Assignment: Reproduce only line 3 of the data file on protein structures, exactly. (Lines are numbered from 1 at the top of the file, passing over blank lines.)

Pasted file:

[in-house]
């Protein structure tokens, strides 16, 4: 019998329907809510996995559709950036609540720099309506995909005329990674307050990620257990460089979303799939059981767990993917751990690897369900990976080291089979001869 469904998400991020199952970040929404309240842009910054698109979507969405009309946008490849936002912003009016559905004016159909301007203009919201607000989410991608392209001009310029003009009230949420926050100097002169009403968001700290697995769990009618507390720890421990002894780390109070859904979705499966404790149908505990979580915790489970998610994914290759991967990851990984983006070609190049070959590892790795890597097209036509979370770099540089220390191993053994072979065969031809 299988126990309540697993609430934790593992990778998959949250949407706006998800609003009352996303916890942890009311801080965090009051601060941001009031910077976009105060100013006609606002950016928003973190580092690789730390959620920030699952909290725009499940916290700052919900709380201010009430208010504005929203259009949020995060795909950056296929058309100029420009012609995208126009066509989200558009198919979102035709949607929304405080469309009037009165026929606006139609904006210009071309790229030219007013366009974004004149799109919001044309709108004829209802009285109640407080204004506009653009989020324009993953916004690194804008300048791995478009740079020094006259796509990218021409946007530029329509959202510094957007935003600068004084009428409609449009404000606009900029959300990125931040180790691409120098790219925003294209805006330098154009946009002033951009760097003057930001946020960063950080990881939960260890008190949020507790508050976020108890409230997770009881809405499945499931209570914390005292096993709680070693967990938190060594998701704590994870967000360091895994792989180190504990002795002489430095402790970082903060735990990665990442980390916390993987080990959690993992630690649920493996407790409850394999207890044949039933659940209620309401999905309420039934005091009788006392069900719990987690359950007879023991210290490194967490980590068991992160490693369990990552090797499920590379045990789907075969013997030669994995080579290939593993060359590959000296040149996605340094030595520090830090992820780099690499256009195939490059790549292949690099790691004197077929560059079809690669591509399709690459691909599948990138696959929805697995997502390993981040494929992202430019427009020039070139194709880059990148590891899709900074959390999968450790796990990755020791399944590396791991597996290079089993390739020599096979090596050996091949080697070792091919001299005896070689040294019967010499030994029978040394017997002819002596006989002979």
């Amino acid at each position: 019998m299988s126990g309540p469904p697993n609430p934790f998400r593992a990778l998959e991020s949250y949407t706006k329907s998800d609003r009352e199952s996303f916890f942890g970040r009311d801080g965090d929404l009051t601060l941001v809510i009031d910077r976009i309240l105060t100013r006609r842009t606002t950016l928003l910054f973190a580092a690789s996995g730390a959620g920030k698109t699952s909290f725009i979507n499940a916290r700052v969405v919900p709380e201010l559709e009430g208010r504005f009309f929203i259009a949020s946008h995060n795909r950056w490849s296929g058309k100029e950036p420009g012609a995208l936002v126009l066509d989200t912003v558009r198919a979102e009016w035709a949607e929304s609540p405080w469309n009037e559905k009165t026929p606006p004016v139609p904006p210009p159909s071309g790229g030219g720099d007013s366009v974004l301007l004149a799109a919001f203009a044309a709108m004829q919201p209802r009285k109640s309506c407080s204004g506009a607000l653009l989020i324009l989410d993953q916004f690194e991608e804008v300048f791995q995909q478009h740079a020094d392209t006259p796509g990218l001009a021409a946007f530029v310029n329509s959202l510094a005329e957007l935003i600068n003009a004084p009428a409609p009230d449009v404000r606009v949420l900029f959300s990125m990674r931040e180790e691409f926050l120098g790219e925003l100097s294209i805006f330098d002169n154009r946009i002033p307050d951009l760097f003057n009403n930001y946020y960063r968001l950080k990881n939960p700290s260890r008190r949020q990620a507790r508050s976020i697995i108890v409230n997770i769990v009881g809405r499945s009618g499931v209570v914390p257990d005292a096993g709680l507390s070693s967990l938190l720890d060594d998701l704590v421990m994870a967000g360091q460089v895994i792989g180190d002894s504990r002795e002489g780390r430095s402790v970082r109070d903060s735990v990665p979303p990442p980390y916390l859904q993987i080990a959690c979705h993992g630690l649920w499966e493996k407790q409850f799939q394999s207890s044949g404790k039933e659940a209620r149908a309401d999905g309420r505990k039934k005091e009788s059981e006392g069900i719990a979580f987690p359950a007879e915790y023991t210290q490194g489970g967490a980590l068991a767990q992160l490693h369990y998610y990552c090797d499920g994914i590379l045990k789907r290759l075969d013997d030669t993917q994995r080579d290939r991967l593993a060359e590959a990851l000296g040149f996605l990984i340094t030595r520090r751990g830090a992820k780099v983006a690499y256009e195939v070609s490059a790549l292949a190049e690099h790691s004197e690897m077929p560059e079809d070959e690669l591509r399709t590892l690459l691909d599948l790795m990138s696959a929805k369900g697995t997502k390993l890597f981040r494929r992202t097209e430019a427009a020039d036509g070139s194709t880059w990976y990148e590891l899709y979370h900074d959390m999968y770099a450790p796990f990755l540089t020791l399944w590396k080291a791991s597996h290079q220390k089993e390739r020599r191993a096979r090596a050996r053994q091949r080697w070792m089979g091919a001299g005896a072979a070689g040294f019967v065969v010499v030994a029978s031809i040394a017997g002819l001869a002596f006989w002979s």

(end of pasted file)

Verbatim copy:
């Amino acid at each position: 019998m299988s126990g309540p469904p697993n609430p934790f998400r593992a990778l998959e991020s949250y949407t706006k329907s998800d609003r009352e199952s996303f916890f942890g970040r009311d801080g965090d929404l009051t601060l941001v809510i009031d910077r976009i309240l105060t100013r006609r842009t606002t950016l928003l910054f973190a580092a690789s996995g730390a959620g920030k698109t699952s909290f725009i979507n499940a916290r700052v969405v919900p709380e201010l559709e009430g208010r504005f009309f929203i259009a949020s946008h995060n795909r950056w490849s296929g058309k100029e950036p420009g012609a995208l936002v126009l066509d989200t912003v558009r198919a979102e009016w035709a949607e929304s609540p405080w469309n009037e559905k009165t026929p606006p004016v139609p904006p210009p159909s071309g790229g030219g720099d007013s366009v974004l301007l004149a799109a919001f203009a044309a709108m004829q919201p209802r009285k109640s309506c407080s204004g506009a607000l653009l989020i324009l989410d993953q916004f690194e991608e804008v300048f791995q995909q478009h740079a020094d392209t006259p796509g990218l001009a021409a946007f530029v310029n329509s959202l510094a005329e957007l935003i600068n003009a004084p009428a409609p009230d449009v404000r606009v949420l900029f959300s990125m990674r931040e180790e691409f926050l120098g790219e925003l100097s294209i805006f330098d002169n154009r946009i002033p307050d951009l760097f003057n009403n930001y946020y960063r968001l950080k990881n939960p700290s260890r008190r949020q990620a507790r508050s976020i697995i108890v409230n997770i769990v009881g809405r499945s009618g499931v209570v914390p257990d005292a096993g709680l507390s070693s967990l938190l720890d060594d998701l704590v421990m994870a967000g360091q460089v895994i792989g180190d002894s504990r002795e002489g780390r430095s402790v970082r109070d903060s735990v990665p979303p990442p980390y916390l859904q993987i080990a959690c979705h993992g630690l649920w499966e493996k407790q409850f799939q394999s207890s044949g404790k039933e659940a209620r149908a309401d999905g309420r505990k039934k005091e009788s059981e006392g069900i719990a979580f987690p359950a007879e915790y023991t210290q490194g489970g967490a980590l068991a767990q992160l490693h369990y998610y990552c090797d499920g994914i590379l045990k789907r290759l075969d013997d030669t993917q994995r080579d290939r991967l593993a060359e590959a990851l000296g040149f996605l990984i340094t030595r520090r751990g830090a992820k780099v983006a690499y256009e195939v070609s490059a790549l292949a190049e690099h790691s004197e690897m077929p560059e079809d070959e690669l591509r399709t590892l690459l691909d599948l790795m990138s696959a929805k369900g697995t997502k390993l890597f981040r494929r992202t097209e430019a427009a020039d036509g070139s194709t880059w990976y990148e590891l899709y979370h900074d959390m999968y770099a450790p796990f990755l540089t020791l399944w590396k080291a791991s597996h290079q220390k089993e390739r020599r191993a096979r090596a050996r053994q091949r080697w070792m089979g091919a001299g005896a072979a070689g040294f019967v065969v010499v030994a029978s031809i040394a017997g002819l001869a002596f006989w002979s």